ST. PETERSBURG, FL - MAY 5: A general view shows the Tampa Bay Devil Rays game against the Oakland Athletics at Tropicana Field on May 5, 2007 in St. Petersburg, Florida. The Devil Rays won 3-2 in 12 innings.
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The Tampa Bay Rays Are Ditching Tropicana Field

The Tampa Bay Rays are set to announce a new stadium, parting ways with their longtime home in Tropicana Field.

The Tampa Bay Rays are about to announce that they're building a brand-new stadium.

The announcement — which was first reported by the Tampa Bay Times and is expected to arrive at around 10:30AM Tuesday morning — regards a finalized deal to construct a new stadium in downtown St. Petersburg, which the Rays will move into in 2028.

Photos of the breathtaking stadium concept have already been making waves on social media. This new stadium concludes a search that has been long in the works, as the Rays have been actively seeking a new site for their team since at least 2016, knowing that their 30-year lease at Tropicana Field ends after the 2027 season.

Ultimately, the team isn't moving very far, as their new stadium will be part of the redevelopment of Tampa Bay's 86-acre Historic Gas Plant District — where Tropicana Field currently sits. 

Rays fans have plenty to be excited about regarding this new stadium. For one, it will cost about $1.2 billion to build (which the team expects to "pay for half or more" of, and are talking to investors to contribute to the other half in exchange for team shares), will sit 30,000 people, and will include a fixed dome roof. The fixed roof is noteworthy, because Tampa Bay has apparently been intending to build an open-air stadium once their Tropicana Field deal was done — but MLB officials wouldn't allow it.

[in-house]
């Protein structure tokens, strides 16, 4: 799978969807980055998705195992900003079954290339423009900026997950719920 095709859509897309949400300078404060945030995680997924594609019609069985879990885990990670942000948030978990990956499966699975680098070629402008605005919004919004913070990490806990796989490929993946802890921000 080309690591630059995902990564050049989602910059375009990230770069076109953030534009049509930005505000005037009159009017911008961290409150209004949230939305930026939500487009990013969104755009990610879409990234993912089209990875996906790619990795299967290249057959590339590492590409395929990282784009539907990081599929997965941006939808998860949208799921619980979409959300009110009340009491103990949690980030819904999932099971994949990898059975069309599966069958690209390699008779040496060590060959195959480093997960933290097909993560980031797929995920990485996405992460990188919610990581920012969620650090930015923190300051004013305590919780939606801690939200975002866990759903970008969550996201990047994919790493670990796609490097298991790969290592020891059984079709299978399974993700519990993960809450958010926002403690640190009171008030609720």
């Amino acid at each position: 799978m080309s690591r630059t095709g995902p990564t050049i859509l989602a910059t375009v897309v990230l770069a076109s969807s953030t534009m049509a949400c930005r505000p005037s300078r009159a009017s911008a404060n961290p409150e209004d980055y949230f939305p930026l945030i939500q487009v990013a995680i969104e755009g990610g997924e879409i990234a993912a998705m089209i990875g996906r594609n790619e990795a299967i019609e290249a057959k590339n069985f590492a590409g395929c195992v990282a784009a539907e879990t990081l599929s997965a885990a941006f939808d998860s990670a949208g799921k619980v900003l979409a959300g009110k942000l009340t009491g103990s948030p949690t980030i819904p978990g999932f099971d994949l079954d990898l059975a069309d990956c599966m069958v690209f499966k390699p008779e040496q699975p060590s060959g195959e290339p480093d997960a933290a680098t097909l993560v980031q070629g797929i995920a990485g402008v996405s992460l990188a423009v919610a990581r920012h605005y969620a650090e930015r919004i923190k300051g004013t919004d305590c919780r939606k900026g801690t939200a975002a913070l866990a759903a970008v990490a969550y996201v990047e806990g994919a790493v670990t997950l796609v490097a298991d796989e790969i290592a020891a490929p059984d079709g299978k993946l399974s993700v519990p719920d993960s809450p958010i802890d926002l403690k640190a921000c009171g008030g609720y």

Another reason Rays fans should be stoked about this announcement is because it confirms their team is staying in Tampa Bay. Over the past few years, there have been many rumors about the Rays potentially relocating to another city; namely Montreal, Nashville, or Las Vegas. Fans can now breathe easy, since those rumors will be nixed once the official announcement is made. 

Tampa Bay mayor Jane Castor echoed this sentiment. "We've said from Day One that the ultimate goal was keeping the Tampa Bay Rays in Tampa Bay," Castor said in a statement to the Tampa Bay Times, "and our community can celebrate that outcome." Crisis averted, in other words. 

Lastly, the biggest reason Rays fans should be thrilled is because Tropicana Field is considered the MLB's worst stadium — by a long shot. The "Trop", as it's commonly called, has no noteworthy features, forgettable food options, and fan attendance always ranks among the MLB's worst — despite the Rays being one of baseball's best teams.

It's a good day to be a Tampa Bay Rays fan. 

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